Fiesta is one of the few old dinnerware companies still in business, though buying one of their brightly colored ceramic bowls, plates, pitchers, or platters at Macy’s certainly doesn’t have the same allure as scoring a vintage piece. The Art Deco–influenced brand debuted in 1936 and piggybacked on the success of Bauer’s solid-color style with five hues (red, blue, green, yellow, and old ivory, with turquoise joining the line in 1938), introducing mix-and-match dishware to the mainstream. Vintage original red Fiestaware is the most rare and expensive, since the color was discontinued in 1944 due to detectable levels of uranium in its glaze (safe to collect, but you shouldn’t put it to use). Fiesta ceased production in 1973, but was reintroduced in 1986 (with a much smoother, shinier glaze) after its popularity in the early ’80s sent the price of vintage pieces skyrocketing.

The starburst pattern created in 1954 by Franciscan ceramics (based in Los Angeles from 1934–1983) is one of the most recognizable motifs in vintage dishware. The line was part of the company’s Modern Americana push, and the spacey, futuristic pattern designed by Mary Brown fit perfectly. Plates, bowls, cups, and saucers are somewhat easy to come by, but you’ll pay a pretty penny for scarcer pieces like a casserole dish or a pitcher. Franciscan has a couple of other highly recognizable patterns from the era, including Ivy (which you might spot on Ricky and Lucy’s table in episodes of I Love Lucy), Apple, and Desert Rose.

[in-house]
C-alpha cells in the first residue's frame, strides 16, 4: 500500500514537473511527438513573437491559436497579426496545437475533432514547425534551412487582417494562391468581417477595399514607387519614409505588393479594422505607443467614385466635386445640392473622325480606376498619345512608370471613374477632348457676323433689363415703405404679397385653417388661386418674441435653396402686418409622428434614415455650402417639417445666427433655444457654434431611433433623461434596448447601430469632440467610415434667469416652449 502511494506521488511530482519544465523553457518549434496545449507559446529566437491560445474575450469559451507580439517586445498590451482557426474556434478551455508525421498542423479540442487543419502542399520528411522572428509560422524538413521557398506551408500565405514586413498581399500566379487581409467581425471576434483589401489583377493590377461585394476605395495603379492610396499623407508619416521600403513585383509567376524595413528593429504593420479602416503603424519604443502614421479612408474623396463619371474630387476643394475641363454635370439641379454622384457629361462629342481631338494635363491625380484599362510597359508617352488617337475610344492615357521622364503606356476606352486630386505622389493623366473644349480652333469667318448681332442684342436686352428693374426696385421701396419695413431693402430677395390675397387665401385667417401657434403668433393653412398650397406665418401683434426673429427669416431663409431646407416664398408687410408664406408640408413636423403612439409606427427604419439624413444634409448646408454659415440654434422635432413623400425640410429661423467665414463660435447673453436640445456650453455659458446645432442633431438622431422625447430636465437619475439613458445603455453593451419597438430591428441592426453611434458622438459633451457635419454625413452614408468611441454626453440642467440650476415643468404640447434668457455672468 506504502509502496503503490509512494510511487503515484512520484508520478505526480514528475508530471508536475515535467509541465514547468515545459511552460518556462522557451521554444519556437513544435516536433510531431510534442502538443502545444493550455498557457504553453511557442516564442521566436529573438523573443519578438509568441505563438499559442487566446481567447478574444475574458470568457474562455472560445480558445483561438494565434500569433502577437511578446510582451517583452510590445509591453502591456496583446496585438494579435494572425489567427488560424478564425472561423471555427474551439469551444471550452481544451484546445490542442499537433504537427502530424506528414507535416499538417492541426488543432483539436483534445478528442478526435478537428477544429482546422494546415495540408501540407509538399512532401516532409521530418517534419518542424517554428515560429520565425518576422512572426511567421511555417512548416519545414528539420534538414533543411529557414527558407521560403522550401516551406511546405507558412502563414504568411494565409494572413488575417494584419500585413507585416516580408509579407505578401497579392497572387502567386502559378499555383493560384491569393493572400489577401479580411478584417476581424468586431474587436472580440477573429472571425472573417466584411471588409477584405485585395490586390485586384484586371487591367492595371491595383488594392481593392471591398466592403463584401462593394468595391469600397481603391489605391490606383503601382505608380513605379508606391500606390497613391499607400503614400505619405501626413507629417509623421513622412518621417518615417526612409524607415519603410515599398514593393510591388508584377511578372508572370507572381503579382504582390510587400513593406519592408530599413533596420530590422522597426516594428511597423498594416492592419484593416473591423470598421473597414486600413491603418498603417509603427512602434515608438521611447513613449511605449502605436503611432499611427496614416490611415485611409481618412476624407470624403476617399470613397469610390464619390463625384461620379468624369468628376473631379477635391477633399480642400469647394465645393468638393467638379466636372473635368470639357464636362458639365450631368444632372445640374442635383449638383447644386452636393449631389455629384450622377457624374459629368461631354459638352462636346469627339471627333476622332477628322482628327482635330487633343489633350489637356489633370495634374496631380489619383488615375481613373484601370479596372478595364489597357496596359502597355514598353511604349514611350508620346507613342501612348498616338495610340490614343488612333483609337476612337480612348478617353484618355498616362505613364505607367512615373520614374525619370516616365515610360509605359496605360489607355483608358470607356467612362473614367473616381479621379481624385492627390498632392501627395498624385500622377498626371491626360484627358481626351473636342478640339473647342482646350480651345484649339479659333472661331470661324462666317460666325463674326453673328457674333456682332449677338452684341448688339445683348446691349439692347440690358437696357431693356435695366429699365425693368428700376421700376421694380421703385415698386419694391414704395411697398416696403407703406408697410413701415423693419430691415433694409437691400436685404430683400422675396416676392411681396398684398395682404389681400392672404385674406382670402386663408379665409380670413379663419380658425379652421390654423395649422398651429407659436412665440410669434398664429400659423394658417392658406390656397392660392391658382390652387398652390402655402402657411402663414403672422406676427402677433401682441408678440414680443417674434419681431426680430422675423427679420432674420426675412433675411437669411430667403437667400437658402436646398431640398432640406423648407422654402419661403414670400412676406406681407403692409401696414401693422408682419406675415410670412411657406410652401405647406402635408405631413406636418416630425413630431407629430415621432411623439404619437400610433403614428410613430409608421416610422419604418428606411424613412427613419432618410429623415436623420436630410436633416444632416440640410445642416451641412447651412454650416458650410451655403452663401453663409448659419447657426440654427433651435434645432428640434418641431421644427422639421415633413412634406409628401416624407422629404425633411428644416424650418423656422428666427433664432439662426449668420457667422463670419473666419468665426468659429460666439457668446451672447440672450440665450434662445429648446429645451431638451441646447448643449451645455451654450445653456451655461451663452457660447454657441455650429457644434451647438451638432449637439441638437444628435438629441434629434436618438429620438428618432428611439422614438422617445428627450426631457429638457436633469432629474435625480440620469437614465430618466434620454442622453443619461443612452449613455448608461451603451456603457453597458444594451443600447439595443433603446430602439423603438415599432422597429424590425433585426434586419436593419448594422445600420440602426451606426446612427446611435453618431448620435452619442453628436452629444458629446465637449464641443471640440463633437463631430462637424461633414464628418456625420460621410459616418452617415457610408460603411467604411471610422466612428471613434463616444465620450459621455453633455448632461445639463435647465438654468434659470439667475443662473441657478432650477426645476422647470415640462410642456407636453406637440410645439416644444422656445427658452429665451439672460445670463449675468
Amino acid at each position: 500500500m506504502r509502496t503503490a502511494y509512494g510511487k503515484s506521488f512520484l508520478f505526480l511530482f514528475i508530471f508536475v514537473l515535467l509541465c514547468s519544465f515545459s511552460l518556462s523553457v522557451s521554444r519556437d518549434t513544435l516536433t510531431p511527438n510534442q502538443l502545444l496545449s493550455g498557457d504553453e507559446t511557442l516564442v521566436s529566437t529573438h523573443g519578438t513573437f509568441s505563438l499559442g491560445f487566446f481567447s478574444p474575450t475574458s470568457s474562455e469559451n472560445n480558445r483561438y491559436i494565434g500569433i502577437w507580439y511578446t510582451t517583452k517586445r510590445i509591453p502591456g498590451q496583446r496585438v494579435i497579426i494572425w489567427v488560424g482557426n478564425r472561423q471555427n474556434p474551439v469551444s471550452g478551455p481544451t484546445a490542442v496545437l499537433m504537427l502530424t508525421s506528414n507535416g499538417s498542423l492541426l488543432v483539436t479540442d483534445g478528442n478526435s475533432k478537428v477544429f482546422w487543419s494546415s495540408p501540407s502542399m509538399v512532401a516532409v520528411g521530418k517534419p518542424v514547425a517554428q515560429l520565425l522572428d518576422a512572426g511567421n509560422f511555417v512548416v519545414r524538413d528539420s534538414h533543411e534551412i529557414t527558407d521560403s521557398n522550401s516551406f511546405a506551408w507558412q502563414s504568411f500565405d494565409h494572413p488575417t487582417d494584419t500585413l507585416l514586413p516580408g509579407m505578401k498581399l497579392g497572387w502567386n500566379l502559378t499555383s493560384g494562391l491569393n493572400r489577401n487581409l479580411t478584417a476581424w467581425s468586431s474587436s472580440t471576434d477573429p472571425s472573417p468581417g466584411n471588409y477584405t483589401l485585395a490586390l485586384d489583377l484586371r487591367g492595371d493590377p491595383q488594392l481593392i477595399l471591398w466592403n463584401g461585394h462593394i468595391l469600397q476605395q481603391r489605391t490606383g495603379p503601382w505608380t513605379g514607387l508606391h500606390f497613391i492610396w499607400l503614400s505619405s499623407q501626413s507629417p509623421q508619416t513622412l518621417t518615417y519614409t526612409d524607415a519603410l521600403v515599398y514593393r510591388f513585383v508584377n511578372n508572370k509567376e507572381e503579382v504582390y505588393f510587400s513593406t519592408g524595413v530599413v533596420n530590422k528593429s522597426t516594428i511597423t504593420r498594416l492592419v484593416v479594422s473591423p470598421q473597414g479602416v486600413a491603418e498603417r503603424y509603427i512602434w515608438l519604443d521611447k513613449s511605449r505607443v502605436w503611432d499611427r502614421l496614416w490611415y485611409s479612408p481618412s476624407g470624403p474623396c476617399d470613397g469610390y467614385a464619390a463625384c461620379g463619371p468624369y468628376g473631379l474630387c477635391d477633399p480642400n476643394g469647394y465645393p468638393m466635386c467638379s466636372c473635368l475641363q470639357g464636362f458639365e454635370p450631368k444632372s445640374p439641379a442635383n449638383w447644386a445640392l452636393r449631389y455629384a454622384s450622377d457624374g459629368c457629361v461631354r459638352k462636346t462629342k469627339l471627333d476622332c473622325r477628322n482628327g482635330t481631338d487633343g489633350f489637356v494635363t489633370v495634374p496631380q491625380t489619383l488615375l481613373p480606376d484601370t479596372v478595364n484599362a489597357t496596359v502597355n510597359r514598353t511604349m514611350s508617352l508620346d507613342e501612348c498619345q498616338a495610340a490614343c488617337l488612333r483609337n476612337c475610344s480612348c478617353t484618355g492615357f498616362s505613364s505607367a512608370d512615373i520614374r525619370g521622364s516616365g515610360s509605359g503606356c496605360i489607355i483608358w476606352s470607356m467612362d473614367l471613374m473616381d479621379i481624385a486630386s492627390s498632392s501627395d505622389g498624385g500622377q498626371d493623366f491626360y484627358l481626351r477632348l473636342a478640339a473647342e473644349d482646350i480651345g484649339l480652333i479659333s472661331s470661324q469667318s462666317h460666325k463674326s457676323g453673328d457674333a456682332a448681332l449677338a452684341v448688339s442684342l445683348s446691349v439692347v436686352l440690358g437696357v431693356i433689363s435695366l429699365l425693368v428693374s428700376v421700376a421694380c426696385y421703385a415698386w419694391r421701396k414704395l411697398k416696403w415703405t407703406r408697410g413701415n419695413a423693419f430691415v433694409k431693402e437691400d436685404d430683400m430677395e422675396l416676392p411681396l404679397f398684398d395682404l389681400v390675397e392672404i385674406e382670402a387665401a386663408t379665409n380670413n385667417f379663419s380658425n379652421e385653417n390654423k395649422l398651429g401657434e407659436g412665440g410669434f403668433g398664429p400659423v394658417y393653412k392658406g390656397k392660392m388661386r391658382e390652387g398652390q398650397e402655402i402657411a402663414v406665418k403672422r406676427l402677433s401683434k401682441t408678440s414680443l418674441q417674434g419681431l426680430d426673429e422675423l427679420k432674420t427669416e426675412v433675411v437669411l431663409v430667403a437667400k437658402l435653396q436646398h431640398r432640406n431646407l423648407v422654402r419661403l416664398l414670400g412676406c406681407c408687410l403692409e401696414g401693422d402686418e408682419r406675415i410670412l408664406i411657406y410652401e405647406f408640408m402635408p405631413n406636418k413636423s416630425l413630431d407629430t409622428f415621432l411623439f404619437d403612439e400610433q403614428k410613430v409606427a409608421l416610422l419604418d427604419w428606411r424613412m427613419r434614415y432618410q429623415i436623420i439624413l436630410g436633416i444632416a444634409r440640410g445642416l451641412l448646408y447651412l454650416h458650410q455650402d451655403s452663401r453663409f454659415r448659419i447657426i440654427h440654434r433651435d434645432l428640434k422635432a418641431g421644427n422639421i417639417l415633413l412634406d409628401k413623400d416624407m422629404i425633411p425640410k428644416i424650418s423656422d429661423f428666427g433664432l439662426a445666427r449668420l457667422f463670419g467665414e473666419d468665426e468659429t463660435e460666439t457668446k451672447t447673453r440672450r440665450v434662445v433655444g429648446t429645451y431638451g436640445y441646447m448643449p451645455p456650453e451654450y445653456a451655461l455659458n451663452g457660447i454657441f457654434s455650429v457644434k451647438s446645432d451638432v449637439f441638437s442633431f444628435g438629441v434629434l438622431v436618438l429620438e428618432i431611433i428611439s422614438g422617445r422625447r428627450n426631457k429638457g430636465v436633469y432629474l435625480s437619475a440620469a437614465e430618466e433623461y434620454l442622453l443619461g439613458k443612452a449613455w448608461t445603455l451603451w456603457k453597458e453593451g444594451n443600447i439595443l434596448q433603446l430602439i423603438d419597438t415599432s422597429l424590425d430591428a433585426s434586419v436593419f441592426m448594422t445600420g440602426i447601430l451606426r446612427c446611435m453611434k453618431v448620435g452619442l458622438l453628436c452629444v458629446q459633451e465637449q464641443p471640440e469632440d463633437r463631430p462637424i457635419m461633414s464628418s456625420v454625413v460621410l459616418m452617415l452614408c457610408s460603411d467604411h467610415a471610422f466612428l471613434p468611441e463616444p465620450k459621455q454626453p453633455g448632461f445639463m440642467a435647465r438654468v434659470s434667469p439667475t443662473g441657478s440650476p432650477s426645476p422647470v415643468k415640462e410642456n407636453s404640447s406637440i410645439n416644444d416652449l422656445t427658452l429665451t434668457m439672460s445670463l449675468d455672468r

Heath Ceramics
Heath is another company that’s still manufacturing today, functioning in a fashion very similar to when the brand was founded by ceramicist Edith Heath in 1948 in Sausalito, California. Hand-glazed and fired in kilns custom-built in the ’50s, Heath’s line is still made of clay mined from the Northern California claybed Edith herself chose. The brand is known for its wiped edge, which reveals unglazed clay and gives the line a rustic aesthetic. Since Heath has never ceased production, it’s the discontinued colors and pieces that fetch the higher prices in the vintage world, including handled pouring bowls and anything with a sandalwood glaze. Vintage dishware is ripe for collecting, whether you’re trying to treasure hunt a complete set or simply mix and match your favorite pieces from a variety of lines. These are just a few of our favorites, but we'd love to know what vintage dishware patterns you collect. Share your favorites in the comments!
Lisa Butterworth

Lisa Butterworth is a writer and editor soaking up the eternal sunshine in Los Angeles. When she's not on the hunt for the latest and greatest in girl culture as the West Coast editor of BUST magazine, she's flea marketing, taco trucking, and generally raising a ruckus.